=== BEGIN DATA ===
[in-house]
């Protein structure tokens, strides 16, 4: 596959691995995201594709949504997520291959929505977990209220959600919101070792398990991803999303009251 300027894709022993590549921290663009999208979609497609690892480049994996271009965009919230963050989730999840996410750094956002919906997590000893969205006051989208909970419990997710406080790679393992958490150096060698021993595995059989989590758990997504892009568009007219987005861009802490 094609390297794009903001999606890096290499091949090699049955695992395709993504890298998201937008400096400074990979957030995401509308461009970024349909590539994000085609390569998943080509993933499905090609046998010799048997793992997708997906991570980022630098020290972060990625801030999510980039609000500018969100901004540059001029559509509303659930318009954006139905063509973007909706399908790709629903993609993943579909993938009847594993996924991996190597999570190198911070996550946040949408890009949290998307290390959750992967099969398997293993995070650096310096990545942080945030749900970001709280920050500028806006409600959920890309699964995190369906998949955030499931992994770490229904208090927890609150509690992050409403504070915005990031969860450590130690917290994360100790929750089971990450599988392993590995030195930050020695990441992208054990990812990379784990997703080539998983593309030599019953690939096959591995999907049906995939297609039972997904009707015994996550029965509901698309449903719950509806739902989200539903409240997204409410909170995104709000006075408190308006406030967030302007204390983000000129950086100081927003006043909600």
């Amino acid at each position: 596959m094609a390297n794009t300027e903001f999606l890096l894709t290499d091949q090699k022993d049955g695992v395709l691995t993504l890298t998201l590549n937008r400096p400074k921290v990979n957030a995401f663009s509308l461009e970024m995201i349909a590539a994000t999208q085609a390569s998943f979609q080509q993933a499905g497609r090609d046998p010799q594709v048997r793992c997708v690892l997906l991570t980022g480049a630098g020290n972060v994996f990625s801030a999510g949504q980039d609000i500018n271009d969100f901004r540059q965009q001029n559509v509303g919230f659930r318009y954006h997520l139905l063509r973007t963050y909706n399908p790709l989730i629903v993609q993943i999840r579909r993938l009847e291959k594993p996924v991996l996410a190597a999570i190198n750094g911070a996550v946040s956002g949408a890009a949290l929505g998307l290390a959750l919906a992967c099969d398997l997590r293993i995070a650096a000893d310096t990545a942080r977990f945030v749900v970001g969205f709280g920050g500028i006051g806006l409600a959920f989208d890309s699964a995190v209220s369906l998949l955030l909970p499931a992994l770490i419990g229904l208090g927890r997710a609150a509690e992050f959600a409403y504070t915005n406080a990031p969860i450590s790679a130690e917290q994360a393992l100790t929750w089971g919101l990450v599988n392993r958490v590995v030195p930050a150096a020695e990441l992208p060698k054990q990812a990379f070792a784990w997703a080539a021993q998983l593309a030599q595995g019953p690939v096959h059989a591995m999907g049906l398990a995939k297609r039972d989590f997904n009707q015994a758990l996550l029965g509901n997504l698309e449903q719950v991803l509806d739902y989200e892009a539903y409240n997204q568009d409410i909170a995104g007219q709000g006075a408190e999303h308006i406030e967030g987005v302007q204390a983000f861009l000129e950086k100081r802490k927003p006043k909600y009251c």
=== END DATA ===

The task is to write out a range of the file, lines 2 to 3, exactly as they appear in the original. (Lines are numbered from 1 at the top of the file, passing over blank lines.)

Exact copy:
């Protein structure tokens, strides 16, 4: 596959691995995201594709949504997520291959929505977990209220959600919101070792398990991803999303009251 300027894709022993590549921290663009999208979609497609690892480049994996271009965009919230963050989730999840996410750094956002919906997590000893969205006051989208909970419990997710406080790679393992958490150096060698021993595995059989989590758990997504892009568009007219987005861009802490 094609390297794009903001999606890096290499091949090699049955695992395709993504890298998201937008400096400074990979957030995401509308461009970024349909590539994000085609390569998943080509993933499905090609046998010799048997793992997708997906991570980022630098020290972060990625801030999510980039609000500018969100901004540059001029559509509303659930318009954006139905063509973007909706399908790709629903993609993943579909993938009847594993996924991996190597999570190198911070996550946040949408890009949290998307290390959750992967099969398997293993995070650096310096990545942080945030749900970001709280920050500028806006409600959920890309699964995190369906998949955030499931992994770490229904208090927890609150509690992050409403504070915005990031969860450590130690917290994360100790929750089971990450599988392993590995030195930050020695990441992208054990990812990379784990997703080539998983593309030599019953690939096959591995999907049906995939297609039972997904009707015994996550029965509901698309449903719950509806739902989200539903409240997204409410909170995104709000006075408190308006406030967030302007204390983000000129950086100081927003006043909600």
């Amino acid at each position: 596959m094609a390297n794009t300027e903001f999606l890096l894709t290499d091949q090699k022993d049955g695992v395709l691995t993504l890298t998201l590549n937008r400096p400074k921290v990979n957030a995401f663009s509308l461009e970024m995201i349909a590539a994000t999208q085609a390569s998943f979609q080509q993933a499905g497609r090609d046998p010799q594709v048997r793992c997708v690892l997906l991570t980022g480049a630098g020290n972060v994996f990625s801030a999510g949504q980039d609000i500018n271009d969100f901004r540059q965009q001029n559509v509303g919230f659930r318009y954006h997520l139905l063509r973007t963050y909706n399908p790709l989730i629903v993609q993943i999840r579909r993938l009847e291959k594993p996924v991996l996410a190597a999570i190198n750094g911070a996550v946040s956002g949408a890009a949290l929505g998307l290390a959750l919906a992967c099969d398997l997590r293993i995070a650096a000893d310096t990545a942080r977990f945030v749900v970001g969205f709280g920050g500028i006051g806006l409600a959920f989208d890309s699964a995190v209220s369906l998949l955030l909970p499931a992994l770490i419990g229904l208090g927890r997710a609150a509690e992050f959600a409403y504070t915005n406080a990031p969860i450590s790679a130690e917290q994360a393992l100790t929750w089971g919101l990450v599988n392993r958490v590995v030195p930050a150096a020695e990441l992208p060698k054990q990812a990379f070792a784990w997703a080539a021993q998983l593309a030599q595995g019953p690939v096959h059989a591995m999907g049906l398990a995939k297609r039972d989590f997904n009707q015994a758990l996550l029965g509901n997504l698309e449903q719950v991803l509806d739902y989200e892009a539903y409240n997204q568009d409410i909170a995104g007219q709000g006075a408190e999303h308006i406030e967030g987005v302007q204390a983000f861009l000129e950086k100081r802490k927003p006043k909600y009251c």